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HVAC Technician Career Paths

HVAC Technician Career Paths

HVAC Technician Career Paths

HVAC technicians are the backbone of the industry. They are responsible for installing, maintaining, and repairing heating and cooling systems in residential and commercial buildings. However, there are a number of different paths that a person can take after entering the HVAC field. This article will cover some of these paths, as well as the expected salaries.

HVAC technicians are in high demand and the job market is booming. With the growing population and the ever-increasing demand for heating and cooling systems, HVAC technicians are needed in every corner of the world. At the time of this writing, there are thousands of openings for HVAC Techs in Texas and the national estimate is 161,488 HVAC Mechanic Jobs available. Some of the best-paying HVAC-related jobs can pay up to $145,500 per year.

There are all types of positions and opportunities in this industry that can match a person’s strengths and personality.  For instance, HVAC-related jobs can be in Sales, Communications, Technical, Mechanical, Parts plus Engineering, Marketing, and R&D.

What HVAC Jobs Exist and What are the Expected Salaries?

HVAC Technician
Salary – up to $56,500 per year

HVAC Mechanic
Salary – up to $84,000 per year

HVAC Estimator Salary
Salary – up to $81,000 per year

Air Conditioning Mechanic
Salary – up to $84,000 per year

Commercial HVAC Service Tech
Salary – up to $66,000 per year

HVAC Residential Tech 
Salary – up to $66,000 per year

Heating Tech
Salary – up to $54,000 per year

HVAC Maintenance Tech
Salary – up to $47,000 per year

HVAC Sales Rep. 
Salary – up to $81,000 per year

Salary Source – ZipRecruiter
Salaries will vary by location

This is just a sampling of the HVAC related job categories

Getting Started as a HVAC Technician

Becoming an HVAC technician is a great career choice for people who like to work with their hands, enjoy working with people, and want to make a living in the field of heating and cooling.  The pay and job security are also excellent.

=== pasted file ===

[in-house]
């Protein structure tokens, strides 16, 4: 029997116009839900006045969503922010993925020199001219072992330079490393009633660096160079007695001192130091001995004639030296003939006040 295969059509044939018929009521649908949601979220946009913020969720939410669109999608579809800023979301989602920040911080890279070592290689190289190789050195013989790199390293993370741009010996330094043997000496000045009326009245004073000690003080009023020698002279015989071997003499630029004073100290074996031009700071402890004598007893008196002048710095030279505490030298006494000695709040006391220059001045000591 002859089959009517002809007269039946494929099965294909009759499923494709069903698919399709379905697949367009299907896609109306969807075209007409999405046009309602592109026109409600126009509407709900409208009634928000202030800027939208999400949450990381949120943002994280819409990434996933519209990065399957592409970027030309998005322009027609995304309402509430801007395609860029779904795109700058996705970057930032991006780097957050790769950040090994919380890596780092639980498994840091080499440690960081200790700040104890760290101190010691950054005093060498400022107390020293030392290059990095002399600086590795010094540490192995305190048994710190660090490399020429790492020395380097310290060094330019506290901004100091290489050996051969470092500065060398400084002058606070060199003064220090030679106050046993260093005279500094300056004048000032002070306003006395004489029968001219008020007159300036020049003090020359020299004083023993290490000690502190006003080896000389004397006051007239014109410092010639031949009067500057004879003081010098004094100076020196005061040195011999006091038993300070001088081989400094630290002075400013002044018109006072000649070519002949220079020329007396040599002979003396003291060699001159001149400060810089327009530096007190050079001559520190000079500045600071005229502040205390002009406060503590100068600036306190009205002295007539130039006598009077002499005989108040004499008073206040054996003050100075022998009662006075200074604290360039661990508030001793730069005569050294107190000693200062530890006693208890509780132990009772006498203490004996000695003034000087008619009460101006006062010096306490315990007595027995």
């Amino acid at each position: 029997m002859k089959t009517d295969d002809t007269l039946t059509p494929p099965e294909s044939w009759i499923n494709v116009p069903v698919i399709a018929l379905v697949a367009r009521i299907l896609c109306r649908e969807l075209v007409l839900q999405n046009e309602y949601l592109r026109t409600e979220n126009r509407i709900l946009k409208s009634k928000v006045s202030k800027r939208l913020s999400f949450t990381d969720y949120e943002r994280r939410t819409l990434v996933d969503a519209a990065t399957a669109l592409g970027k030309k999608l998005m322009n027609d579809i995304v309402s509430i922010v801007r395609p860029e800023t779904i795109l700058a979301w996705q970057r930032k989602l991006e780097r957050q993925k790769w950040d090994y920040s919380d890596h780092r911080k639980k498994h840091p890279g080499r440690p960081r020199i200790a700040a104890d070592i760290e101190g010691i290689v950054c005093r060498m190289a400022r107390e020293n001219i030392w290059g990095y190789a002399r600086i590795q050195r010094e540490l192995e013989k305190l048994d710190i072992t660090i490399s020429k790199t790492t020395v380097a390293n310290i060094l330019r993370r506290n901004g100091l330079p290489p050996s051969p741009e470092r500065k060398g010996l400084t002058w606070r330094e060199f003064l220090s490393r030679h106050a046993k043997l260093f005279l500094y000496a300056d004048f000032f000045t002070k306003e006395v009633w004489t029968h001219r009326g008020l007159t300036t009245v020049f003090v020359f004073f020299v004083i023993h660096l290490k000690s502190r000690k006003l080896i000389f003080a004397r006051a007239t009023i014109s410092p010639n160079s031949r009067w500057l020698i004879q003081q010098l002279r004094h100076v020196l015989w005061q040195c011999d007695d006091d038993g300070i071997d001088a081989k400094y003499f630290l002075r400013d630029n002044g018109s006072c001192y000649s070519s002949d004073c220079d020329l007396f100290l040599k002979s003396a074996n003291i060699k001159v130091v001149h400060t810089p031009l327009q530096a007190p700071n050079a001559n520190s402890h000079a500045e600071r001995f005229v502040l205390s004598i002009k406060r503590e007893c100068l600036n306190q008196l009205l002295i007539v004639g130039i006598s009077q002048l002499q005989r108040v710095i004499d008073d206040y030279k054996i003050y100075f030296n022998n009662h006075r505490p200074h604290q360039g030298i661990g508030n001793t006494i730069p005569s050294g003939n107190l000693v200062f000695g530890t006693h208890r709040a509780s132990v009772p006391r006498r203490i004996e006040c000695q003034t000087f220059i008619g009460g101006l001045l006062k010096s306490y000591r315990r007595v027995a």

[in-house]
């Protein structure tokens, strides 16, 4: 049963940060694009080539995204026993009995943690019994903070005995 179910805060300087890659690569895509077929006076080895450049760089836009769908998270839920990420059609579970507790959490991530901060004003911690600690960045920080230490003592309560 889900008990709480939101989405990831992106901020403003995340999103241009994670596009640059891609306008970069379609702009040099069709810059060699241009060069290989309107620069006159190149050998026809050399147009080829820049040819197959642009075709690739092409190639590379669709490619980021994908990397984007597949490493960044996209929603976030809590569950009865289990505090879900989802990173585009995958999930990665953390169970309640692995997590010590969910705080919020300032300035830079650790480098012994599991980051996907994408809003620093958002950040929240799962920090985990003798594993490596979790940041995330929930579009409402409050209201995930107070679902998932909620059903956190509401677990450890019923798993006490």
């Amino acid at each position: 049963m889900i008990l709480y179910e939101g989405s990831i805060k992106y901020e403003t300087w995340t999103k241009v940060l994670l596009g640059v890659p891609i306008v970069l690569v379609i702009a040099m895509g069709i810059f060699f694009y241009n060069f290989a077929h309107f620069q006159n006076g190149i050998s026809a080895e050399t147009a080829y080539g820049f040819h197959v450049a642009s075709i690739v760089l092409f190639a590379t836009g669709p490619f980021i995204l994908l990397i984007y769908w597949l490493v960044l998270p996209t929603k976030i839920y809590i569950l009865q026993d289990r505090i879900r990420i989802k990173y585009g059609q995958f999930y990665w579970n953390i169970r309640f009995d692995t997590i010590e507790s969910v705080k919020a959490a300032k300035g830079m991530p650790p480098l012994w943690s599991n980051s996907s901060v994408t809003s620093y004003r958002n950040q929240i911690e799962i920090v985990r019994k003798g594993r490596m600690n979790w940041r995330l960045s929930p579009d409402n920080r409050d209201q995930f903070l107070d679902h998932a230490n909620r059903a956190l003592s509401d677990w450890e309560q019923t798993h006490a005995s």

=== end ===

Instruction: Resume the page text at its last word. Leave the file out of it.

The first step is to start your education in the field of HVAC.  The Training Center of Air Conditioning and Heating offer the fastest and most comprehensive classroom and hands on training available using the Chris Walters’ Method.  The program is 10 weeks covering 16 subjects that are taught in small class settings to allow for more interaction and one-on-one instructor time.   View out FAQ for more detailed information. Please see our upcoming classes for class schedules, holidays, and a breakdown of class content. For more information, please contact us.  We will be happy to answer all of your questions.

 

 

 

 

6 Tips for Finding a Great First HVAC Job

6 Tips for Finding a Great First HVAC Job

Graduating from the Training Center of Air Conditioning and Heating is an exciting time! You’ve just completed the first major step on your path to beginning a successful and fulfilling HVAC career, but what’s next? Now comes the time to find your first HVAC job.

Job hunting can be intimidating, but with the training and expertise you’ve received at the Training Center, you should have the competence to take on any new challenges, even at the beginning of your career. 

As important as it is to land your first HVAC job and start putting your education into practice, it is just as important to find the right fit. Getting the right job starts your career on the right foot in an environment where you don’t just have the potential to succeed in but that you also enjoy!

As you begin your job search, use these 6 simple tips to help you find the right environment for your first successful job in HVAC.

START WITH A GREAT EDUCATION 

If you haven’t done so already, your search for a job in the HVAC industry should start with a solid foundation of knowledge gained through a training course. And what better place to look than the Training Center of Air Conditioning and Heating?

When you enroll in our training course in Houston, Texas, you can expect to learn the skills and techniques required for entry-level employment in the residential and light commercial HVAC field. Upon completion of this program, you’ll be able to install, service, and maintain typical air conditioning and heating systems found in the southern environment of the United States.

To learn more about our comprehensive HVAC training program, just visit our FAQ page here!

BUILD YOUR NETWORK

In addition to furthering your education, building your professional network can be another great step to take before you even start applying for open positions! There are many ways of going about this.

Many resources such as this can guide you towards HVAC associations to join. These associations are a great way to connect with other professionals in the industry, stay on top of trends, and continue building your references for that big opportunity that’ll eventually come along.